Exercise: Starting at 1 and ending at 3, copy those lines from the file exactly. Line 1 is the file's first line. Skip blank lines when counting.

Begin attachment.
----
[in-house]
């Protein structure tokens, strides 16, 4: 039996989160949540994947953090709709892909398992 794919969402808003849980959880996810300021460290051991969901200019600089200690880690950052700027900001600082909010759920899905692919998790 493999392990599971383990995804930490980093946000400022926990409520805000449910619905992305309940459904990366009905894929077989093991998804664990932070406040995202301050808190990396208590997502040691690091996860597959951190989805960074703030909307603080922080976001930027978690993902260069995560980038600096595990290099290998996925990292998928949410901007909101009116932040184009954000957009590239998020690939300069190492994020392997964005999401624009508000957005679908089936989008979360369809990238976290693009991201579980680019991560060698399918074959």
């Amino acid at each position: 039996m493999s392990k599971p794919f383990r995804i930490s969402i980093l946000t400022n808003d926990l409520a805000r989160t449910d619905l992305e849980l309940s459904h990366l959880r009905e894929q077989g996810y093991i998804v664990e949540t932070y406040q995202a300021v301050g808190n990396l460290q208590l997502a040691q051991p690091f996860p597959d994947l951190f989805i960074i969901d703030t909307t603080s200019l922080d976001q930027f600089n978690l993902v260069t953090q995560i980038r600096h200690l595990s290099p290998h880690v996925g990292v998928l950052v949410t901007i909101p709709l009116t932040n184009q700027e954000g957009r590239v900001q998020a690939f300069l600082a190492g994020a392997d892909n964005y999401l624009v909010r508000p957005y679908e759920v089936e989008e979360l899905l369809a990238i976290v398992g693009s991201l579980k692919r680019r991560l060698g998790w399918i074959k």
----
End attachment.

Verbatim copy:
[in-house]
């Protein structure tokens, strides 16, 4: 039996989160949540994947953090709709892909398992 794919969402808003849980959880996810300021460290051991969901200019600089200690880690950052700027900001600082909010759920899905692919998790 493999392990599971383990995804930490980093946000400022926990409520805000449910619905992305309940459904990366009905894929077989093991998804664990932070406040995202301050808190990396208590997502040691690091996860597959951190989805960074703030909307603080922080976001930027978690993902260069995560980038600096595990290099290998996925990292998928949410901007909101009116932040184009954000957009590239998020690939300069190492994020392997964005999401624009508000957005679908089936989008979360369809990238976290693009991201579980680019991560060698399918074959």
């Amino acid at each position: 039996m493999s392990k599971p794919f383990r995804i930490s969402i980093l946000t400022n808003d926990l409520a805000r989160t449910d619905l992305e849980l309940s459904h990366l959880r009905e894929q077989g996810y093991i998804v664990e949540t932070y406040q995202a300021v301050g808190n990396l460290q208590l997502a040691q051991p690091f996860p597959d994947l951190f989805i960074i969901d703030t909307t603080s200019l922080d976001q930027f600089n978690l993902v260069t953090q995560i980038r600096h200690l595990s290099p290998h880690v996925g990292v998928l950052v949410t901007i909101p709709l009116t932040n184009q700027e954000g957009r590239v900001q998020a690939f300069l600082a190492g994020a392997d892909n964005y999401l624009v909010r508000p957005y679908e759920v089936e989008e979360l899905l369809a990238i976290v398992g693009s991201l579980k692919r680019r991560l060698g998790w399918i074959k």